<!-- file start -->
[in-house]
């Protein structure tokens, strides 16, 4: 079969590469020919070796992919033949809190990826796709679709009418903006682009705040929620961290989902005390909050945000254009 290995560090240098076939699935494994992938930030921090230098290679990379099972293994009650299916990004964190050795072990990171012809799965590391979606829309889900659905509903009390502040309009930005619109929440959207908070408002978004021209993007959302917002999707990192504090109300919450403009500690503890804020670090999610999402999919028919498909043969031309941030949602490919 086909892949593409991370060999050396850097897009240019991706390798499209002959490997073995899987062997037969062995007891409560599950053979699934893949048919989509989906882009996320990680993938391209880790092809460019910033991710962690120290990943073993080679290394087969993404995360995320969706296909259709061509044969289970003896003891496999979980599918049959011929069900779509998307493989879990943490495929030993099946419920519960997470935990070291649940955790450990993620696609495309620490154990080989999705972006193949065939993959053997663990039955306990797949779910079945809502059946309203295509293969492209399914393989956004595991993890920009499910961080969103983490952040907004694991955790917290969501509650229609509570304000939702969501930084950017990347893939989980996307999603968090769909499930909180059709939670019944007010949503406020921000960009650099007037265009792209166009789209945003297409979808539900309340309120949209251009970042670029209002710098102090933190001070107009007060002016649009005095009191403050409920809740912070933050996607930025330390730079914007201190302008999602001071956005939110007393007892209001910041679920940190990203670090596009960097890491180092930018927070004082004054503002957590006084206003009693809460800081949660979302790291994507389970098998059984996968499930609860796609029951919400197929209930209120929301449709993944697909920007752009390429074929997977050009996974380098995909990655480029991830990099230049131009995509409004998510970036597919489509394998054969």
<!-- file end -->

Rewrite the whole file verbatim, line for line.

[in-house]
């Protein structure tokens, strides 16, 4: 079969590469020919070796992919033949809190990826796709679709009418903006682009705040929620961290989902005390909050945000254009 290995560090240098076939699935494994992938930030921090230098290679990379099972293994009650299916990004964190050795072990990171012809799965590391979606829309889900659905509903009390502040309009930005619109929440959207908070408002978004021209993007959302917002999707990192504090109300919450403009500690503890804020670090999610999402999919028919498909043969031309941030949602490919 086909892949593409991370060999050396850097897009240019991706390798499209002959490997073995899987062997037969062995007891409560599950053979699934893949048919989509989906882009996320990680993938391209880790092809460019910033991710962690120290990943073993080679290394087969993404995360995320969706296909259709061509044969289970003896003891496999979980599918049959011929069900779509998307493989879990943490495929030993099946419920519960997470935990070291649940955790450990993620696609495309620490154990080989999705972006193949065939993959053997663990039955306990797949779910079945809502059946309203295509293969492209399914393989956004595991993890920009499910961080969103983490952040907004694991955790917290969501509650229609509570304000939702969501930084950017990347893939989980996307999603968090769909499930909180059709939670019944007010949503406020921000960009650099007037265009792209166009789209945003297409979808539900309340309120949209251009970042670029209002710098102090933190001070107009007060002016649009005095009191403050409920809740912070933050996607930025330390730079914007201190302008999602001071956005939110007393007892209001910041679920940190990203670090596009960097890491180092930018927070004082004054503002957590006084206003009693809460800081949660979302790291994507389970098998059984996968499930609860796609029951919400197929209930209120929301449709993944697909920007752009390429074929997977050009996974380098995909990655480029991830990099230049131009995509409004998510970036597919489509394998054969």